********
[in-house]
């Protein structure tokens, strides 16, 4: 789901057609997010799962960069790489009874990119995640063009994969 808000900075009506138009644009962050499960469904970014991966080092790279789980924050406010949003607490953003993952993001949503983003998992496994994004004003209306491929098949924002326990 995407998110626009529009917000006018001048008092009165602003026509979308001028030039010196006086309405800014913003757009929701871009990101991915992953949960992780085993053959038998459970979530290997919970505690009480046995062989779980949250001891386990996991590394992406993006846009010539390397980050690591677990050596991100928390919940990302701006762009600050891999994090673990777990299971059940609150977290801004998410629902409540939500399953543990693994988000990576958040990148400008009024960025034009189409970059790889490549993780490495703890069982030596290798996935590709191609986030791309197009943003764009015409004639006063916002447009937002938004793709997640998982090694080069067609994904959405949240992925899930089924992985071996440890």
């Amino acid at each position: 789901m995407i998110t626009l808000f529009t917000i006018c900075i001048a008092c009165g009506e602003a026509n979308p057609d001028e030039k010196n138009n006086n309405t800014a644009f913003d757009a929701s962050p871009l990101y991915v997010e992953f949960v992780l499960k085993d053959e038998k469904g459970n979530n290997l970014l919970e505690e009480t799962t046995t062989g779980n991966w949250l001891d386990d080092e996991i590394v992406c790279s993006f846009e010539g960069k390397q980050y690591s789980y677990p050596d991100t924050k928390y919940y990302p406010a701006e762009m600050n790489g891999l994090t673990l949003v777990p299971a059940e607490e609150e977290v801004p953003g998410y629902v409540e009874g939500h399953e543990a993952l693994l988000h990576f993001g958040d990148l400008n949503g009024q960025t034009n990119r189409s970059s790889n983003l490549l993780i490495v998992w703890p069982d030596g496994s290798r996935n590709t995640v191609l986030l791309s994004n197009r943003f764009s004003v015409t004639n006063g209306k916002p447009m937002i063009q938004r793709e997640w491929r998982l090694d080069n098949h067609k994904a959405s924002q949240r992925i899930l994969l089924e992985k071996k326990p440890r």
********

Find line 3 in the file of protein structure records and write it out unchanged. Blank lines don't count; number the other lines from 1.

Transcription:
């Amino acid at each position: 789901m995407i998110t626009l808000f529009t917000i006018c900075i001048a008092c009165g009506e602003a026509n979308p057609d001028e030039k010196n138009n006086n309405t800014a644009f913003d757009a929701s962050p871009l990101y991915v997010e992953f949960v992780l499960k085993d053959e038998k469904g459970n979530n290997l970014l919970e505690e009480t799962t046995t062989g779980n991966w949250l001891d386990d080092e996991i590394v992406c790279s993006f846009e010539g960069k390397q980050y690591s789980y677990p050596d991100t924050k928390y919940y990302p406010a701006e762009m600050n790489g891999l994090t673990l949003v777990p299971a059940e607490e609150e977290v801004p953003g998410y629902v409540e009874g939500h399953e543990a993952l693994l988000h990576f993001g958040d990148l400008n949503g009024q960025t034009n990119r189409s970059s790889n983003l490549l993780i490495v998992w703890p069982d030596g496994s290798r996935n590709t995640v191609l986030l791309s994004n197009r943003f764009s004003v015409t004639n006063g209306k916002p447009m937002i063009q938004r793709e997640w491929r998982l090694d080069n098949h067609k994904a959405s924002q949240r992925i899930l994969l089924e992985k071996k326990p440890r």